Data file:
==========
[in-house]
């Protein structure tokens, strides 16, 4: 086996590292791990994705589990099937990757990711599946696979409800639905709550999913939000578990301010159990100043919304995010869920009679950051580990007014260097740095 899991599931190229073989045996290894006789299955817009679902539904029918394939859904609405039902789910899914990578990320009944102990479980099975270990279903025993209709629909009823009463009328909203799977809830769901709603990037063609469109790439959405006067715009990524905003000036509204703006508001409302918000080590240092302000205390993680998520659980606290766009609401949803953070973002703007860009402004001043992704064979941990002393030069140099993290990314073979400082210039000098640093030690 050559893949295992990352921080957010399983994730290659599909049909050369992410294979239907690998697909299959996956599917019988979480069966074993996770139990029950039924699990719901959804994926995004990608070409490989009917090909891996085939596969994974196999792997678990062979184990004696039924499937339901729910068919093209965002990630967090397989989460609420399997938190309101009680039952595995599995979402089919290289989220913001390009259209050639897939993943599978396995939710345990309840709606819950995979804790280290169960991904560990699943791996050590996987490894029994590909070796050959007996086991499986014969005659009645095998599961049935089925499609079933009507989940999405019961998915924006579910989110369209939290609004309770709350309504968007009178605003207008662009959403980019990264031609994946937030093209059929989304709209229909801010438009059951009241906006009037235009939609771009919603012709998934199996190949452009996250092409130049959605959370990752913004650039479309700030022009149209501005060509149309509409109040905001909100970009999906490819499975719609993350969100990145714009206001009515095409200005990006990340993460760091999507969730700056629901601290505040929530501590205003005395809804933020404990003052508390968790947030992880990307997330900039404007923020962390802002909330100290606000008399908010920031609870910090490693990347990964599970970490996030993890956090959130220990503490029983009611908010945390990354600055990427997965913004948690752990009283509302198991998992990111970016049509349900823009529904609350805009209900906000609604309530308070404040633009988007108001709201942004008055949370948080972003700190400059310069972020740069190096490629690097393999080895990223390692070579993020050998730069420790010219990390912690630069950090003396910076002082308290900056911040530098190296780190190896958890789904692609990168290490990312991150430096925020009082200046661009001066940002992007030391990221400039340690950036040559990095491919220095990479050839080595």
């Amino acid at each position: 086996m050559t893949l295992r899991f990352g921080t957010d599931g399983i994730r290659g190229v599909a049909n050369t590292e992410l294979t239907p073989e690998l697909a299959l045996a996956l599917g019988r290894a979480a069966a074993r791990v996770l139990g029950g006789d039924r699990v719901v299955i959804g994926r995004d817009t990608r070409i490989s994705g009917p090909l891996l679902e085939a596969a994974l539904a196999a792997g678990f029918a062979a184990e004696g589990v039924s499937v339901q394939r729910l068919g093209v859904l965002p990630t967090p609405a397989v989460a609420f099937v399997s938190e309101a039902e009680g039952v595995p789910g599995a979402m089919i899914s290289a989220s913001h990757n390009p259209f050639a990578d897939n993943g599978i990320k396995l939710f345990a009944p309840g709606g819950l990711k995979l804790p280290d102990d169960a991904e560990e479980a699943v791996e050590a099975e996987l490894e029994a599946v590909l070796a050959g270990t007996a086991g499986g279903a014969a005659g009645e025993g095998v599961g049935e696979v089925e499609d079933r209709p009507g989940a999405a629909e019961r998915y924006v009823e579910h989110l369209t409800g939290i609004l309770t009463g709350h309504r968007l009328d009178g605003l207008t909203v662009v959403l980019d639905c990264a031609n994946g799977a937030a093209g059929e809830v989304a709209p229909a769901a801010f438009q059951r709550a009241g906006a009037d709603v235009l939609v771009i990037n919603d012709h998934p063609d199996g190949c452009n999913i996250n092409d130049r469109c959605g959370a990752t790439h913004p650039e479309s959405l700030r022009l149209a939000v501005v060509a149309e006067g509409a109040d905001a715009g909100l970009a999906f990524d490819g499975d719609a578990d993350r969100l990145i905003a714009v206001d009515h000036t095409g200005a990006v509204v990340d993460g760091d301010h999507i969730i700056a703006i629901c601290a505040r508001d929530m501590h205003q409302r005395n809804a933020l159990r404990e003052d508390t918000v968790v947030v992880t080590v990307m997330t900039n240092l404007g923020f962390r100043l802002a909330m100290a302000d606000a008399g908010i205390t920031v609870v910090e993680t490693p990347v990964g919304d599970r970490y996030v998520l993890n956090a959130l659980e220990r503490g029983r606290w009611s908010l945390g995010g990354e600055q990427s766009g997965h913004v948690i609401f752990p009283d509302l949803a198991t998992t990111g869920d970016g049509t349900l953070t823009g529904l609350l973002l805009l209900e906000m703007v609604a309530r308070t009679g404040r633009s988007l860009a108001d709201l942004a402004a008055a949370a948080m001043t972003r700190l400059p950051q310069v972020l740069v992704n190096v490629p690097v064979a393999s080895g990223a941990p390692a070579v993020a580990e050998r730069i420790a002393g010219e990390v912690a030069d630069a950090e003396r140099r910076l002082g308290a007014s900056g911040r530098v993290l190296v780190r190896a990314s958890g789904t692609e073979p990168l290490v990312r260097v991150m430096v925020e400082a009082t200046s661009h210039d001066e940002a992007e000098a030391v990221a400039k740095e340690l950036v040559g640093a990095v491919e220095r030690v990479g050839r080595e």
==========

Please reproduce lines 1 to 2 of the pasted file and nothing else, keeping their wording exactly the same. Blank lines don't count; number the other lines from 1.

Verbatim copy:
[in-house]
């Protein structure tokens, strides 16, 4: 086996590292791990994705589990099937990757990711599946696979409800639905709550999913939000578990301010159990100043919304995010869920009679950051580990007014260097740095 899991599931190229073989045996290894006789299955817009679902539904029918394939859904609405039902789910899914990578990320009944102990479980099975270990279903025993209709629909009823009463009328909203799977809830769901709603990037063609469109790439959405006067715009990524905003000036509204703006508001409302918000080590240092302000205390993680998520659980606290766009609401949803953070973002703007860009402004001043992704064979941990002393030069140099993290990314073979400082210039000098640093030690 050559893949295992990352921080957010399983994730290659599909049909050369992410294979239907690998697909299959996956599917019988979480069966074993996770139990029950039924699990719901959804994926995004990608070409490989009917090909891996085939596969994974196999792997678990062979184990004696039924499937339901729910068919093209965002990630967090397989989460609420399997938190309101009680039952595995599995979402089919290289989220913001390009259209050639897939993943599978396995939710345990309840709606819950995979804790280290169960991904560990699943791996050590996987490894029994590909070796050959007996086991499986014969005659009645095998599961049935089925499609079933009507989940999405019961998915924006579910989110369209939290609004309770709350309504968007009178605003207008662009959403980019990264031609994946937030093209059929989304709209229909801010438009059951009241906006009037235009939609771009919603012709998934199996190949452009996250092409130049959605959370990752913004650039479309700030022009149209501005060509149309509409109040905001909100970009999906490819499975719609993350969100990145714009206001009515095409200005990006990340993460760091999507969730700056629901601290505040929530501590205003005395809804933020404990003052508390968790947030992880990307997330900039404007923020962390802002909330100290606000008399908010920031609870910090490693990347990964599970970490996030993890956090959130220990503490029983009611908010945390990354600055990427997965913004948690752990009283509302198991998992990111970016049509349900823009529904609350805009209900906000609604309530308070404040633009988007108001709201942004008055949370948080972003700190400059310069972020740069190096490629690097393999080895990223390692070579993020050998730069420790010219990390912690630069950090003396910076002082308290900056911040530098190296780190190896958890789904692609990168290490990312991150430096925020009082200046661009001066940002992007030391990221400039340690950036040559990095491919220095990479050839080595």